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I love Sazon the little packets of flavor ..they do wonders for many dishes and they are mostly msg with a tiny bit of spice added ....

I also use regular msg

to me the best use of this is to add it at the end of seasoning and just to pull the flavors together and enhance goodness

I love it..use it ...and find it a nice finish to curries, Asian food, Hispanic food ..and even regular pot roast soups whatever ...

small doses go a long way however so I am careful about adding it!

side note ....I had kept a container of MSG on the counter for years same container style I kept sugar in ... and one time in a thoughtless moment used a cup of it to sweeten a batch of lemonade ...that is NOT an appropriate use of this substance trust me on this :shock:

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It's probably an ingrained and irrational response on my behalf. Like i said i've never used it in my cooking so i don't really have an objective reason to dislike it. I suppose i fear that if i start, i may end up putting it in every dish. But as your opener stated Chris, this topic is not about the ethics of using it so i should zip it... now! :rolleyes:

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I am in favour of judicious msg use but I use very little of the stuff, the 5 year old 1 ounce jar of Accent on my spice rack bears mute witness to that fact.

A long departed elder relative who was illiterate, but has over 1000 Chinese, western and pastry recipes rolling around in his head pounded into me that frequent and over use of msg (and products like Maggi, oyster sauce) was a crutch for inferior cooks. I don't necessarily subscribe to that theory, but there is a small kernel of veracity to his admonishment. But I did take to heart his encouragement to do things the long way; if I were to make soup, then make a good rich stock first or at least use a lot of animal base, if I were to make a "stew" where meat was the main ingredient there needs to be no enhancement other than a touch of sugar, proper combinations of quality ingredients can and will "enhance" the taste and flavour of a chowed dish, almost all of the Chinese dishes involving strong flavours like fu yu, dow see, haam ha etc. need no enhancement...

I don't mind msg in food if someone else cooks it :biggrin: , but I personally don't use it much in cooking. Now, flavoured salty snacks and junk food is a whole 'nuther matter. :laugh:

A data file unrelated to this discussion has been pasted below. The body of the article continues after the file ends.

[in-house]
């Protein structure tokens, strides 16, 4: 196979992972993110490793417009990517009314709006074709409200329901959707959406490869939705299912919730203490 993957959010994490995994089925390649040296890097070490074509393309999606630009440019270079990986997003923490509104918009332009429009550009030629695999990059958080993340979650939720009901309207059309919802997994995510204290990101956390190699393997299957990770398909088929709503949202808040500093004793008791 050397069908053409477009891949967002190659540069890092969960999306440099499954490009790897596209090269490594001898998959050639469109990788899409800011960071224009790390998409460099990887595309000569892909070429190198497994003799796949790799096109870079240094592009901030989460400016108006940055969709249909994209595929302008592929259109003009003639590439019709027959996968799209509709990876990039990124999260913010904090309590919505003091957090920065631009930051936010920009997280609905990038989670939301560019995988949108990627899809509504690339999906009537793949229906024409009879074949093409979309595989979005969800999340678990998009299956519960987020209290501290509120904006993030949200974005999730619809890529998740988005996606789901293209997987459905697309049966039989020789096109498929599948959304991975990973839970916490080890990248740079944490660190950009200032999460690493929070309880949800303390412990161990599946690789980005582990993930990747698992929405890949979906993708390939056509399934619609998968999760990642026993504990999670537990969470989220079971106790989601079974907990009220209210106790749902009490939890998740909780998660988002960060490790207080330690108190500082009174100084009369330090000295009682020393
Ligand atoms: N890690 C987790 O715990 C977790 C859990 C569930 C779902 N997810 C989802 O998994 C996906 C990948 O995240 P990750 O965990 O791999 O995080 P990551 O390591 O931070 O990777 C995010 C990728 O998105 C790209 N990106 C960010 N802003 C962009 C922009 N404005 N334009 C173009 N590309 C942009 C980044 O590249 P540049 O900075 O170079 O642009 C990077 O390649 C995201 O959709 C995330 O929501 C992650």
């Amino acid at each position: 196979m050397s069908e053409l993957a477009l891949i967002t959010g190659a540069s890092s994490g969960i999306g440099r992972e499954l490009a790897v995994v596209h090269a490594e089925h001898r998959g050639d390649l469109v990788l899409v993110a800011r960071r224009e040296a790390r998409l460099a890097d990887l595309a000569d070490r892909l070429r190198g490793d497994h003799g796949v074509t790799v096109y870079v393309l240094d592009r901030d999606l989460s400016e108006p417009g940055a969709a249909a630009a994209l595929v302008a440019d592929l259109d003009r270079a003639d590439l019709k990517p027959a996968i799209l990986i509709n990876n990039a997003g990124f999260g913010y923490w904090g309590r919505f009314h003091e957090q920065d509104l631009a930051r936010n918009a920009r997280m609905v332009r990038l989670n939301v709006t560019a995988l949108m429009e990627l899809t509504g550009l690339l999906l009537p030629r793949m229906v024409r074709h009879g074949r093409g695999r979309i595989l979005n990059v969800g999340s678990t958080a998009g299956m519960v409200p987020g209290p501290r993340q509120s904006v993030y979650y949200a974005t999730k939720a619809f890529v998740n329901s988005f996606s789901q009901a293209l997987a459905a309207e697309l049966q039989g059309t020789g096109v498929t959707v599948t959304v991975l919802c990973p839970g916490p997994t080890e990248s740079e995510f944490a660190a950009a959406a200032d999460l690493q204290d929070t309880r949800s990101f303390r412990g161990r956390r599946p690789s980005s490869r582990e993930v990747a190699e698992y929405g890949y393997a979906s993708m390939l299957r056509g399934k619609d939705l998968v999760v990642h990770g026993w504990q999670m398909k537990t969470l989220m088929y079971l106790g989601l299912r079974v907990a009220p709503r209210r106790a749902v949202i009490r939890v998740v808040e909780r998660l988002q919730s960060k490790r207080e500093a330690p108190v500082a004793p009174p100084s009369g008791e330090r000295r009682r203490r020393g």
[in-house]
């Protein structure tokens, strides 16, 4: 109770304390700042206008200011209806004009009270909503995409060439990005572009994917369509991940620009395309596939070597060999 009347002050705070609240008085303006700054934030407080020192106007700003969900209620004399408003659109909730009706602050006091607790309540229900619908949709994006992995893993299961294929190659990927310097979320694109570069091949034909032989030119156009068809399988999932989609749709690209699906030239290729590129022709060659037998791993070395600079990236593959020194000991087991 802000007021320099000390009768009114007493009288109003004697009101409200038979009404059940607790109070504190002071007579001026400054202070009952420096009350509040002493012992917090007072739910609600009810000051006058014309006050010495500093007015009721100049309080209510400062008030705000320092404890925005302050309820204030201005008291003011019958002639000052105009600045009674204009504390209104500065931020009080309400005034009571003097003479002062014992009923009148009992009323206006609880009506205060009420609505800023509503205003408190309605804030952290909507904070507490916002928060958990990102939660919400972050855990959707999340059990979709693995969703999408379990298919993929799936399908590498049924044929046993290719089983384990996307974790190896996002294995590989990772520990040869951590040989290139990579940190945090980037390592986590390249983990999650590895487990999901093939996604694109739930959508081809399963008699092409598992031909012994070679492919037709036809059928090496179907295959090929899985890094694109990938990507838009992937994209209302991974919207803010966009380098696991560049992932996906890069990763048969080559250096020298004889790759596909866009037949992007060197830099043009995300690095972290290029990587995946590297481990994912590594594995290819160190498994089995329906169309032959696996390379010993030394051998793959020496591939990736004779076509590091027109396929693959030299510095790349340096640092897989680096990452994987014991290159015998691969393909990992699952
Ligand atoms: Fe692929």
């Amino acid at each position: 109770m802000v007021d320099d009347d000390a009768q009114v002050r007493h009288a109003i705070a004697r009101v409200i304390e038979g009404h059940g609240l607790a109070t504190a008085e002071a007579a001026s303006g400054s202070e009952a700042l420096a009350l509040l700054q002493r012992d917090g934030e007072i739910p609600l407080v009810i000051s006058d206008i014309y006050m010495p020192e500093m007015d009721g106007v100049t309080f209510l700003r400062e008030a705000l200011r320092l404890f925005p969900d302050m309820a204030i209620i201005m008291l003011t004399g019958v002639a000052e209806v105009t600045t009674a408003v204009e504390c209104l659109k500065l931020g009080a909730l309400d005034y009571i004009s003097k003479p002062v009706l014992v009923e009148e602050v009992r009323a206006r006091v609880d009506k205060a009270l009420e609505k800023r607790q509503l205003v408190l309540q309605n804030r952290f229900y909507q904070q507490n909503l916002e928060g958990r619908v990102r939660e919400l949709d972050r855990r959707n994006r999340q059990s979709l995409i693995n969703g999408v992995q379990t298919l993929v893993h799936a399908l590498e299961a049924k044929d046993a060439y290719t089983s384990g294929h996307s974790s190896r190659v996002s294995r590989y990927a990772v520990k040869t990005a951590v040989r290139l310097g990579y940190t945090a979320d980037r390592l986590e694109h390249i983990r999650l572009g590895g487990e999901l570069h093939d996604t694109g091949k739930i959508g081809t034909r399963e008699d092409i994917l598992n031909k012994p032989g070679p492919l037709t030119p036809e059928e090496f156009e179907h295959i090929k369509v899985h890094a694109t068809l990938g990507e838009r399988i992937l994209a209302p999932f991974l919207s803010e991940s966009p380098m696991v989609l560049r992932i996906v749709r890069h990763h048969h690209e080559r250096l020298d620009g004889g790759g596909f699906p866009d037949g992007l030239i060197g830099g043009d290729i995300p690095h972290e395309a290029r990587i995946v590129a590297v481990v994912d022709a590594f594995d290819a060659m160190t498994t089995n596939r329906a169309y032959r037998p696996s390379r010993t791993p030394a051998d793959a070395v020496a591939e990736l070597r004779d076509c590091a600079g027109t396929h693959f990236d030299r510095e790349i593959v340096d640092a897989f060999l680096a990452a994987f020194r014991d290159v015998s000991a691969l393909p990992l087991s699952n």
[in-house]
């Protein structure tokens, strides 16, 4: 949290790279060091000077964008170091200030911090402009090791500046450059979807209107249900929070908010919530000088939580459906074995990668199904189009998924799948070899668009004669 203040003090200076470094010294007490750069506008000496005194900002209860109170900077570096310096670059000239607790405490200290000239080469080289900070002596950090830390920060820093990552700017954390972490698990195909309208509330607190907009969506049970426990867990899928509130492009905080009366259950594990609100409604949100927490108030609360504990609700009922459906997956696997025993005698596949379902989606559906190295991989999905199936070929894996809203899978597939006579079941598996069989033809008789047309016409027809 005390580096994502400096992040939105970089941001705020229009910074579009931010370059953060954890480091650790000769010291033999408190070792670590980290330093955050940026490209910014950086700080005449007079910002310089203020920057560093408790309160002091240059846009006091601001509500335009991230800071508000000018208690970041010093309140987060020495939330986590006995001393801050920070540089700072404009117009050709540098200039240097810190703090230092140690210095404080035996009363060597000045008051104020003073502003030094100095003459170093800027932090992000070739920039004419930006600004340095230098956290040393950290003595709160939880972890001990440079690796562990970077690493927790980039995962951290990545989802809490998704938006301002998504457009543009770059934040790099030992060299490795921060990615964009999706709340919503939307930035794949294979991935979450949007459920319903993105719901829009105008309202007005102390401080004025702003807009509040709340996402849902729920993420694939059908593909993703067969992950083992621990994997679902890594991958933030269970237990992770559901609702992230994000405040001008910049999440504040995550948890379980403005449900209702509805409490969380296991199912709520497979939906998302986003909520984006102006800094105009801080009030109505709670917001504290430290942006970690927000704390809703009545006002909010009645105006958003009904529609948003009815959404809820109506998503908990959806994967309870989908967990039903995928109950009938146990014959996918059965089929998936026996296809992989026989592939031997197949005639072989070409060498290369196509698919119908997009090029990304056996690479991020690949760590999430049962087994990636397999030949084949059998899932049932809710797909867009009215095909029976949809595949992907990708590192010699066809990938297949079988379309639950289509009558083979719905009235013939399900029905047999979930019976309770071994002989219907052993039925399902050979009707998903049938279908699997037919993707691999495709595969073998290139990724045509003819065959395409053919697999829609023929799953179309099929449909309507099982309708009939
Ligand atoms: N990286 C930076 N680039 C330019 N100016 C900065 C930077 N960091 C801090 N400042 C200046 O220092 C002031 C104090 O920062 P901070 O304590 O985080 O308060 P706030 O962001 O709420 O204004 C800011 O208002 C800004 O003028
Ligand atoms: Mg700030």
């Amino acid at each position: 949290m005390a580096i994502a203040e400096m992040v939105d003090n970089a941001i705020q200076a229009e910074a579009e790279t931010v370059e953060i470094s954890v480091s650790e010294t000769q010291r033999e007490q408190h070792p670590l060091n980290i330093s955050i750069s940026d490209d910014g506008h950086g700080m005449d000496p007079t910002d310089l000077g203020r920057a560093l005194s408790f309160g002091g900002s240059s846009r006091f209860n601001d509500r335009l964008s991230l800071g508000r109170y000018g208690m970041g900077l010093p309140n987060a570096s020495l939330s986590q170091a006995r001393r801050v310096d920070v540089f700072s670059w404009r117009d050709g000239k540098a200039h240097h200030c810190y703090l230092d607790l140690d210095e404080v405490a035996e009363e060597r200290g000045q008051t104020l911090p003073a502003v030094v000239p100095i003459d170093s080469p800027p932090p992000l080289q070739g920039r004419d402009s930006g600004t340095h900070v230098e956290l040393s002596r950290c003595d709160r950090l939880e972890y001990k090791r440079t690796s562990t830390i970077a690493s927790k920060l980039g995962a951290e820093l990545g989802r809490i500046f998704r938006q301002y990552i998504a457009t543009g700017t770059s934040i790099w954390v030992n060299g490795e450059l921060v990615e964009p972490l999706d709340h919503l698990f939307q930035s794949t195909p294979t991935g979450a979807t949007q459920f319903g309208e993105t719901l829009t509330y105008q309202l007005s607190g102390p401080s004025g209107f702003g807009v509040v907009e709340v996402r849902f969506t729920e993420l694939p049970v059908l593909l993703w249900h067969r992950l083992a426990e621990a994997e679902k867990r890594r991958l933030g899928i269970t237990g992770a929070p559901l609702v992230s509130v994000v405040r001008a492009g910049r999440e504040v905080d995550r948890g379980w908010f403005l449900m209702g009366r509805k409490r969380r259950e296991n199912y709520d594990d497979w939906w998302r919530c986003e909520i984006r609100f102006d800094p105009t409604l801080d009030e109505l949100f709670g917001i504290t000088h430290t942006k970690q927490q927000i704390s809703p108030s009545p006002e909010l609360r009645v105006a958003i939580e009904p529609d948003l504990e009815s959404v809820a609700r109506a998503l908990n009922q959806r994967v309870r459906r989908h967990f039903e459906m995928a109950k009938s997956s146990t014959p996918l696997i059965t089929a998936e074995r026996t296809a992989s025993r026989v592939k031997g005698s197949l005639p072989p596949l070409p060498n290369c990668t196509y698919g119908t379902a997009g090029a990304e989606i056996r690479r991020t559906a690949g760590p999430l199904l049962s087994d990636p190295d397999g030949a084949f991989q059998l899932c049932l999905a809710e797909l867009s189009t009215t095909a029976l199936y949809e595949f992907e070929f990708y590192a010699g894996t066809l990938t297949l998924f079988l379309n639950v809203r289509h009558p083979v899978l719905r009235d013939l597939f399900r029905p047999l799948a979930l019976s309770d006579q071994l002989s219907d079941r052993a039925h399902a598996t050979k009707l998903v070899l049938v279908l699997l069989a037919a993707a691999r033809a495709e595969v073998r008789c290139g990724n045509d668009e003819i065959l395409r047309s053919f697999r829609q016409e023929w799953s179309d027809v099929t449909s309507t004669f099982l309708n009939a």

Edited by Ben Hong (log)
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side note ....I had kept a container of MSG on the counter for years same container style I kept sugar in ... and one time in a thoughtless moment used a cup of it to sweeten a batch of lemonade ...that is NOT an appropriate use of this substance trust me on this  :shock:

I don't know... you could have claimed that you were influenced by the flavor of fruit with umami, like rambutan (mmmmm). Maybe you should have still added the sugar and seen what happened then! :biggrin:

That brings up an interesting question... do people use MSG in sweet, and not just savory, dishes?

Edited by feedmec00kies (log)

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I keep a large jar of msg next to the stove and use a pinch or two in most all savory foods. I think it enhances soups and stews especially. It pushes the umami buttons much as parmesan cheese does, but without adding any flavor of it's own. Never tried it in anything sweet.

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I'm reading Michael Ruhlman's book The Elements of Cooking (Love that my librarian loves food and cookbooks.). In his Notes on Cooking section he's surprised that Madeleine Kamman puts a Knorr bouillon cube in her veal stock. She tells him over the phone that the salt and MSG add a greater depth of flavor.